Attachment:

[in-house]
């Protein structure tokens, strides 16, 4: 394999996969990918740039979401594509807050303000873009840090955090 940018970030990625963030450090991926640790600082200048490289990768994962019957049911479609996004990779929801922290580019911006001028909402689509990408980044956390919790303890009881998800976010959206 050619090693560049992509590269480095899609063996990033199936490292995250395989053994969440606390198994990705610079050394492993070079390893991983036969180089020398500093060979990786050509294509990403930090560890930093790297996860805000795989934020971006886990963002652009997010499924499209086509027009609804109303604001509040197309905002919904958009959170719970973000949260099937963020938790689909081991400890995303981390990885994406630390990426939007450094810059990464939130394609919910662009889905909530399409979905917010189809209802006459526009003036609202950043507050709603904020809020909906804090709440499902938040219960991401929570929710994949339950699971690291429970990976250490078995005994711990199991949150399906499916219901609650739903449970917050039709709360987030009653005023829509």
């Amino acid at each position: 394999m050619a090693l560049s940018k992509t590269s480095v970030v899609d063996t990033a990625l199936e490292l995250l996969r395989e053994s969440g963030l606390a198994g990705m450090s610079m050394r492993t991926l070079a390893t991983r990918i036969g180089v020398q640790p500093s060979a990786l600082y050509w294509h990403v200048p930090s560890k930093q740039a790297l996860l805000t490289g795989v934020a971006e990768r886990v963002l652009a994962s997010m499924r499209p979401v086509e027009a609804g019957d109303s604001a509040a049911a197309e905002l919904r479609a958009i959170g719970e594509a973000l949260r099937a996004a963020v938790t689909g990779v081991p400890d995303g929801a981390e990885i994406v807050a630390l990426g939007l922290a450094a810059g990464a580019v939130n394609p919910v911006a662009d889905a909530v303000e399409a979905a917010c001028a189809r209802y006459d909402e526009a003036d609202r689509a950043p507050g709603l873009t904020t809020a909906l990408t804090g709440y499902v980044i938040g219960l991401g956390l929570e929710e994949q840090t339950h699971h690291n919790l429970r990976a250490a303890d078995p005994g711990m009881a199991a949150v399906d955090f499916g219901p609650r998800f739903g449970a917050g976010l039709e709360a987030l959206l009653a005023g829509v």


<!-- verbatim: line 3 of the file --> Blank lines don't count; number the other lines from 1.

């Amino acid at each position: 394999m050619a090693l560049s940018k992509t590269s480095v970030v899609d063996t990033a990625l199936e490292l995250l996969r395989e053994s969440g963030l606390a198994g990705m450090s610079m050394r492993t991926l070079a390893t991983r990918i036969g180089v020398q640790p500093s060979a990786l600082y050509w294509h990403v200048p930090s560890k930093q740039a790297l996860l805000t490289g795989v934020a971006e990768r886990v963002l652009a994962s997010m499924r499209p979401v086509e027009a609804g019957d109303s604001a509040a049911a197309e905002l919904r479609a958009i959170g719970e594509a973000l949260r099937a996004a963020v938790t689909g990779v081991p400890d995303g929801a981390e990885i994406v807050a630390l990426g939007l922290a450094a810059g990464a580019v939130n394609p919910v911006a662009d889905a909530v303000e399409a979905a917010c001028a189809r209802y006459d909402e526009a003036d609202r689509a950043p507050g709603l873009t904020t809020a909906l990408t804090g709440y499902v980044i938040g219960l991401g956390l929570e929710e994949q840090t339950h699971h690291n919790l429970r990976a250490a303890d078995p005994g711990m009881a199991a949150v399906d955090f499916g219901p609650r998800f739903g449970a917050g976010l039709e709360a987030l959206l009653a005023g829509v």